His slow start with the U.S. National Development Team Program made him something of a surprise choice for this tournament, but there's a chance the 2009 draft-eligible could make as much of an impact on this team as Phil Kessel did as a 16-year-old. Schroeder, who has committed to the University of Minnesota, is a natural sniper who could see significant time on the power play.

Jakub Voracek, forward, Czech Republic

As the biggest name for the host club, Voracek will be out to prove that he can make a greater impact than he did at last year's event. The Columbus Blue Jackets' 2007 first-rounder (seventh overall) had just two points for a disappointing Czech squad and seemed overmatched by the pressure of the event. This year, he comes in a more confident player. With 16 goals and 50 points in just 25 games this season, he's been the most dangerous offensive weapon in the QMJHL.

Victor Hedman, defenseman, Sweden

With a strong showing over the next two weeks, this Pronger-esque defender could make it a two-man race for the honor of being the first overall pick in 2009. Hype aside, Tavares is no safe bet. Currently playing for MoDo in the Swedish Elite League, Hedman is making a name for himself with his offensive skills and inclination for nasty physical play.

Oscar Moller, forward, Sweden

Last summer, 29 teams passed on Moller because they believed he was destined to be no more than a checking line winger. With 25 goals and 50 points in just 34 games for Chilliwack of the WHL, he's forcing scouts to reassess his potential, and making the Kings look awfully smart for nabbing him in the second round. One scout went so far as to call him a bargain basement version of Daniel Alfredsson. The Swedes, perennial underachievers at this event, are counting on Moller to spearhead their offense and get them back into the medals.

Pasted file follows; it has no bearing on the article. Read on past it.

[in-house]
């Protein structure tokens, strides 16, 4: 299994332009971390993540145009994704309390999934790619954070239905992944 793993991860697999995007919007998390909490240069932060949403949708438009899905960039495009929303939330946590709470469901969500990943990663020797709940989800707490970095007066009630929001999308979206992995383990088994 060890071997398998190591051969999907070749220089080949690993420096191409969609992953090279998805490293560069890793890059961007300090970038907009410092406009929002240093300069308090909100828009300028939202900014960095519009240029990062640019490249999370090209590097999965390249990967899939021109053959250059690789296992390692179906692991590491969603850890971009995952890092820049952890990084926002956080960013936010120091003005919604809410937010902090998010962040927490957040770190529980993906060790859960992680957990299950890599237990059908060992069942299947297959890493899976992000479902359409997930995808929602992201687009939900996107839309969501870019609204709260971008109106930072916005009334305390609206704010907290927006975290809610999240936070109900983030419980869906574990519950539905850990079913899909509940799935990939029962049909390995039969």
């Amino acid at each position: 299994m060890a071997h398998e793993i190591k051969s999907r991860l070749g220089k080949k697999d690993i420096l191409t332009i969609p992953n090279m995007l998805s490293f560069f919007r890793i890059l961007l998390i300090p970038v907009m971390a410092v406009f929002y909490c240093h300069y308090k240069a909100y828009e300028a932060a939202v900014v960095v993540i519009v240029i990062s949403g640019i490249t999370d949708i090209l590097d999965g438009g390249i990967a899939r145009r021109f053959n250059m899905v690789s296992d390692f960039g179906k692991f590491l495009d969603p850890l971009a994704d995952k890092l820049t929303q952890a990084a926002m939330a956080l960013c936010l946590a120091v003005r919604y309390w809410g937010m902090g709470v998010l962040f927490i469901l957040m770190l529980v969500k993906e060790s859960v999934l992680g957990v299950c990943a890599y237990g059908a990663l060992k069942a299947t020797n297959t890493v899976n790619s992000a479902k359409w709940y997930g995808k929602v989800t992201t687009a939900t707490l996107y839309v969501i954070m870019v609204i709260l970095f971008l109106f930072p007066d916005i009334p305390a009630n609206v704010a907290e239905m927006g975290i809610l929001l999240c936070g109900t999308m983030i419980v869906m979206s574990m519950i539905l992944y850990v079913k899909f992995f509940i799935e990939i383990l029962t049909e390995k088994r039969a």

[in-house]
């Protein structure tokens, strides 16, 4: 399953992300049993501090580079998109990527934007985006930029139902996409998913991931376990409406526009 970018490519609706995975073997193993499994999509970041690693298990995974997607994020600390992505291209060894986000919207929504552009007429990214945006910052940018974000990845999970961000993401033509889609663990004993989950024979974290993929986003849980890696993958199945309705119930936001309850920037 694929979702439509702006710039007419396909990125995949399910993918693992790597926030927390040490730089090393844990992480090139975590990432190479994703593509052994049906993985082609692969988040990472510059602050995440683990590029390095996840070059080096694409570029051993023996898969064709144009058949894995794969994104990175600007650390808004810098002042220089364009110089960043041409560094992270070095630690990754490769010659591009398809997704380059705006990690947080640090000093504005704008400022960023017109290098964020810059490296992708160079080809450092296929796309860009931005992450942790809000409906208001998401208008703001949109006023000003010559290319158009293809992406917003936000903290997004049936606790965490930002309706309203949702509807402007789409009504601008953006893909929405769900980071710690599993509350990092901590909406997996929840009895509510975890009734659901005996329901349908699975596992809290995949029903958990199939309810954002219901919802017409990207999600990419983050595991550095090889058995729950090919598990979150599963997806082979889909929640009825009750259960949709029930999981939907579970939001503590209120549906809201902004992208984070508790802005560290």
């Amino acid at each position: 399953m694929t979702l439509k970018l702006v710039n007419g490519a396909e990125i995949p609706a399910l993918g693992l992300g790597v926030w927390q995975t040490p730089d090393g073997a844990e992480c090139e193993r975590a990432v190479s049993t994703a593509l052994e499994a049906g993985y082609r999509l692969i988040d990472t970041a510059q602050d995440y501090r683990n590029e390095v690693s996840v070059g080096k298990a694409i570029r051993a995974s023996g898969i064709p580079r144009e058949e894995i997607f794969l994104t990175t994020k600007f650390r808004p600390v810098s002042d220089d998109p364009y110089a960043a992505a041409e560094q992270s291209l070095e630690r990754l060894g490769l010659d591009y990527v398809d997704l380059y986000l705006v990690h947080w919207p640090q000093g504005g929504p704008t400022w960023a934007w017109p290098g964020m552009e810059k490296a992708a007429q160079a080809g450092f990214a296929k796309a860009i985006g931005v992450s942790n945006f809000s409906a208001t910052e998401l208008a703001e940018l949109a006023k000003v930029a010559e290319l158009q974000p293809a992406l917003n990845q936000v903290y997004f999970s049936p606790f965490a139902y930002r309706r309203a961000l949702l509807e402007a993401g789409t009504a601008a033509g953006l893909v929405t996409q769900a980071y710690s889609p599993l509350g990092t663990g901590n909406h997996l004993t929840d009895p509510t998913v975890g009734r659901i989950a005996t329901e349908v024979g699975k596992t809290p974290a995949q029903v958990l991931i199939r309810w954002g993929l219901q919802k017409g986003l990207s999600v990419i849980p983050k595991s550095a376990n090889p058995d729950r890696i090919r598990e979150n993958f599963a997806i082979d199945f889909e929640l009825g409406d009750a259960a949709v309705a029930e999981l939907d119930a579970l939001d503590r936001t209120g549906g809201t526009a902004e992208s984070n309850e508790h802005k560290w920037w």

Nikita Filatov, forward, Russia

The top-ranked European prospect according to the latest Central Scouting report, Filatov is a likely top-10 pick this summer. He's a classic Russian winger -- crafty, creative and patient with the puck. Filatov is driven to score goals. The only question mark is his size. He's noodle thin and his ability to handle the physical challenges he'll face will impact his final standing this summer.

Viacheslav Voinov, defenseman, Russia

Another possible top-10 pick after an impressive performance at the Super Series, Voinov is a solid two-way defender in the mold of Brian Rafalski. Although undersized by the old standard, Voinov brings a complete game based around his puckhandling ability and exceptional decision making. His ability to key their transition game will be crucial to Russia's medal hopes.

Lars Eller, forward, Denmark

The Danes aren't likely to make any noise as a team -- a single win would be a major accomplishment -- but Denmark is set to emerge as a legitimate hothouse of NHL-caliber talent. Eller was selected 13th overall by St. Louis last June, becoming the first Danish player to be taken in the first round. He caught everyone's attention at last year's B Tournament with his speed and creativity. The Blues see him as a top-six scoring winger. Also of note: 17-year-old forward Mikkel Boedker, currently starring with the Kitchener Rangers of the OHL, could follow in Eller's footsteps as a first-rounder this summer.

Riku Helenius, goalie, Finland

Anyone who's kept tabs on Tampa Bay's netminding woes is closely watching Helenius, the Lightning's first-round pick in 2006. Since coming over to North America to play for Seattle of the WHL, Helenius has been good, but hardly dazzling. That has some scouts questioning his long-term potential. Playing behind a Finnish squad that will work hard to overcome a lack a star power, he's clearly their main man.